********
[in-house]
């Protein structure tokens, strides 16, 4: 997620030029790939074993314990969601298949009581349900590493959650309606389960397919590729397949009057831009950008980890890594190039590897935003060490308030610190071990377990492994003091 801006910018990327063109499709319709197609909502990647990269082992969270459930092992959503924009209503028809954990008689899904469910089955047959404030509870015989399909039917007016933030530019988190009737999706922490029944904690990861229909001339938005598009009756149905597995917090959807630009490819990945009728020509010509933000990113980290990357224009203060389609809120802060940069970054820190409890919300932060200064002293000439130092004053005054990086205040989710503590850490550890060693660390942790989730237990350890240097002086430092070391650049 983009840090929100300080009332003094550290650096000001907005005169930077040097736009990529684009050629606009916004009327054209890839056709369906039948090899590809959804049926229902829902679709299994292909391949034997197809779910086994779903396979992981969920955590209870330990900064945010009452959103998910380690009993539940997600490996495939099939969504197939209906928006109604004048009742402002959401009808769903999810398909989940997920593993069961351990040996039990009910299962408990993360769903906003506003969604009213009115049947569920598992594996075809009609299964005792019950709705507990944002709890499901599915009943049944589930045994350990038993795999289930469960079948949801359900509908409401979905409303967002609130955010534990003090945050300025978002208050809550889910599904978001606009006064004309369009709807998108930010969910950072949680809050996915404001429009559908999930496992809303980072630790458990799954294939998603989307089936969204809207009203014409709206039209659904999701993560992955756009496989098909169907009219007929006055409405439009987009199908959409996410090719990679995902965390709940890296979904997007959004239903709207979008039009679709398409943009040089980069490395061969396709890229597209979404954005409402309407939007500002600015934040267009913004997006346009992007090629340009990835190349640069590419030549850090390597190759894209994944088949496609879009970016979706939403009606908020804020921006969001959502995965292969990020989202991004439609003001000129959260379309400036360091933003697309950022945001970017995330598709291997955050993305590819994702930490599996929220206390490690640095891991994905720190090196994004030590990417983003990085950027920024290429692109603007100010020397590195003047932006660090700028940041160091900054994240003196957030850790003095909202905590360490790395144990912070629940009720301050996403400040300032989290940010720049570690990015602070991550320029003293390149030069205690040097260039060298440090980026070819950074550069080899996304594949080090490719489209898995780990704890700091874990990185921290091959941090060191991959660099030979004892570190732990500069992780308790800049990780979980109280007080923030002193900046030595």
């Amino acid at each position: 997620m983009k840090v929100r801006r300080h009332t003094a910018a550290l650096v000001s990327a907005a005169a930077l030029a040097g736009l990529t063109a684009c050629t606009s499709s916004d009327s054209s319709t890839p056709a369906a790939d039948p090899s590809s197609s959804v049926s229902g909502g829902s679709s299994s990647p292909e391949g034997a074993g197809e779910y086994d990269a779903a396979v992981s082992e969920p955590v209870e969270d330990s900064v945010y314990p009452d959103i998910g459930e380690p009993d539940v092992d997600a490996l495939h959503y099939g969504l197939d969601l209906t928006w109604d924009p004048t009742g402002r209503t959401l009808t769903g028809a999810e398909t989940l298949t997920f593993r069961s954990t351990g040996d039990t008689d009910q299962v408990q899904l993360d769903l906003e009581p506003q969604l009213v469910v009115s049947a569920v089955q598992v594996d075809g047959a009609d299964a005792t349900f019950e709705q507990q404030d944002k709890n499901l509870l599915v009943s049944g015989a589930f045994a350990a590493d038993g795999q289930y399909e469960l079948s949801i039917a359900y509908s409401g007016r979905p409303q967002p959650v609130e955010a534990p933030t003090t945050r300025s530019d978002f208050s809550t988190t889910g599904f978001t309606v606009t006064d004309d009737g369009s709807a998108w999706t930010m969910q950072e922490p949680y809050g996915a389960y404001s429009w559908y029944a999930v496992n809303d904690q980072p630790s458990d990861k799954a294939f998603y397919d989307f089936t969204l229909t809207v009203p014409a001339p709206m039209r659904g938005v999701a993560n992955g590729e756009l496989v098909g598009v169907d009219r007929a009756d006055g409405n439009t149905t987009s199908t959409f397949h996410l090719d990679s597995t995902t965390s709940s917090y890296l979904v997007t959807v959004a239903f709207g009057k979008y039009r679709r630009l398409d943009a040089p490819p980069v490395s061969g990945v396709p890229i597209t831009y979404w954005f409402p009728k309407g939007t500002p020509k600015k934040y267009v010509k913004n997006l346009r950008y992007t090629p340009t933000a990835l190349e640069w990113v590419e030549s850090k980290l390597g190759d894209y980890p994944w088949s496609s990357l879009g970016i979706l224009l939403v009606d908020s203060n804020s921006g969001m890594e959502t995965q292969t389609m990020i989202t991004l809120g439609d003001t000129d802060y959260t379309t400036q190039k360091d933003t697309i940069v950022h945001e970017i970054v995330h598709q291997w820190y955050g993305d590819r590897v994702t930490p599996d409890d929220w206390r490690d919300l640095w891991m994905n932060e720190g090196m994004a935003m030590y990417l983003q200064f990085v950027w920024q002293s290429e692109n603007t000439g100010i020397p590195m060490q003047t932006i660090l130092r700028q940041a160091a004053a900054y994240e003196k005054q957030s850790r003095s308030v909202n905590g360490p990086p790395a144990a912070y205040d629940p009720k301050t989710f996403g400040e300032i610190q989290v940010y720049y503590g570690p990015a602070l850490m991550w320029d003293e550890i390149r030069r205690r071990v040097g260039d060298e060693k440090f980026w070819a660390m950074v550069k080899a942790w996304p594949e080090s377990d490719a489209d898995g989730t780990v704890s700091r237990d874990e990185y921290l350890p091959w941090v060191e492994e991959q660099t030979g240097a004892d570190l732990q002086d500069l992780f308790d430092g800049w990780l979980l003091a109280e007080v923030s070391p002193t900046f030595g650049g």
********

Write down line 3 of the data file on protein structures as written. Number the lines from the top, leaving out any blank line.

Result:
């Amino acid at each position: 997620m983009k840090v929100r801006r300080h009332t003094a910018a550290l650096v000001s990327a907005a005169a930077l030029a040097g736009l990529t063109a684009c050629t606009s499709s916004d009327s054209s319709t890839p056709a369906a790939d039948p090899s590809s197609s959804v049926s229902g909502g829902s679709s299994s990647p292909e391949g034997a074993g197809e779910y086994d990269a779903a396979v992981s082992e969920p955590v209870e969270d330990s900064v945010y314990p009452d959103i998910g459930e380690p009993d539940v092992d997600a490996l495939h959503y099939g969504l197939d969601l209906t928006w109604d924009p004048t009742g402002r209503t959401l009808t769903g028809a999810e398909t989940l298949t997920f593993r069961s954990t351990g040996d039990t008689d009910q299962v408990q899904l993360d769903l906003e009581p506003q969604l009213v469910v009115s049947a569920v089955q598992v594996d075809g047959a009609d299964a005792t349900f019950e709705q507990q404030d944002k709890n499901l509870l599915v009943s049944g015989a589930f045994a350990a590493d038993g795999q289930y399909e469960l079948s949801i039917a359900y509908s409401g007016r979905p409303q967002p959650v609130e955010a534990p933030t003090t945050r300025s530019d978002f208050s809550t988190t889910g599904f978001t309606v606009t006064d004309d009737g369009s709807a998108w999706t930010m969910q950072e922490p949680y809050g996915a389960y404001s429009w559908y029944a999930v496992n809303d904690q980072p630790s458990d990861k799954a294939f998603y397919d989307f089936t969204l229909t809207v009203p014409a001339p709206m039209r659904g938005v999701a993560n992955g590729e756009l496989v098909g598009v169907d009219r007929a009756d006055g409405n439009t149905t987009s199908t959409f397949h996410l090719d990679s597995t995902t965390s709940s917090y890296l979904v997007t959807v959004a239903f709207g009057k979008y039009r679709r630009l398409d943009a040089p490819p980069v490395s061969g990945v396709p890229i597209t831009y979404w954005f409402p009728k309407g939007t500002p020509k600015k934040y267009v010509k913004n997006l346009r950008y992007t090629p340009t933000a990835l190349e640069w990113v590419e030549s850090k980290l390597g190759d894209y980890p994944w088949s496609s990357l879009g970016i979706l224009l939403v009606d908020s203060n804020s921006g969001m890594e959502t995965q292969t389609m990020i989202t991004l809120g439609d003001t000129d802060y959260t379309t400036q190039k360091d933003t697309i940069v950022h945001e970017i970054v995330h598709q291997w820190y955050g993305d590819r590897v994702t930490p599996d409890d929220w206390r490690d919300l640095w891991m994905n932060e720190g090196m994004a935003m030590y990417l983003q200064f990085v950027w920024q002293s290429e692109n603007t000439g100010i020397p590195m060490q003047t932006i660090l130092r700028q940041a160091a004053a900054y994240e003196k005054q957030s850790r003095s308030v909202n905590g360490p990086p790395a144990a912070y205040d629940p009720k301050t989710f996403g400040e300032i610190q989290v940010y720049y503590g570690p990015a602070l850490m991550w320029d003293e550890i390149r030069r205690r071990v040097g260039d060298e060693k440090f980026w070819a660390m950074v550069k080899a942790w996304p594949e080090s377990d490719a489209d898995g989730t780990v704890s700091r237990d874990e990185y921290l350890p091959w941090v060191e492994e991959q660099t030979g240097a004892d570190l732990q002086d500069l992780f308790d430092g800049w990780l979980l003091a109280e007080v923030s070391p002193t900046f030595g650049g």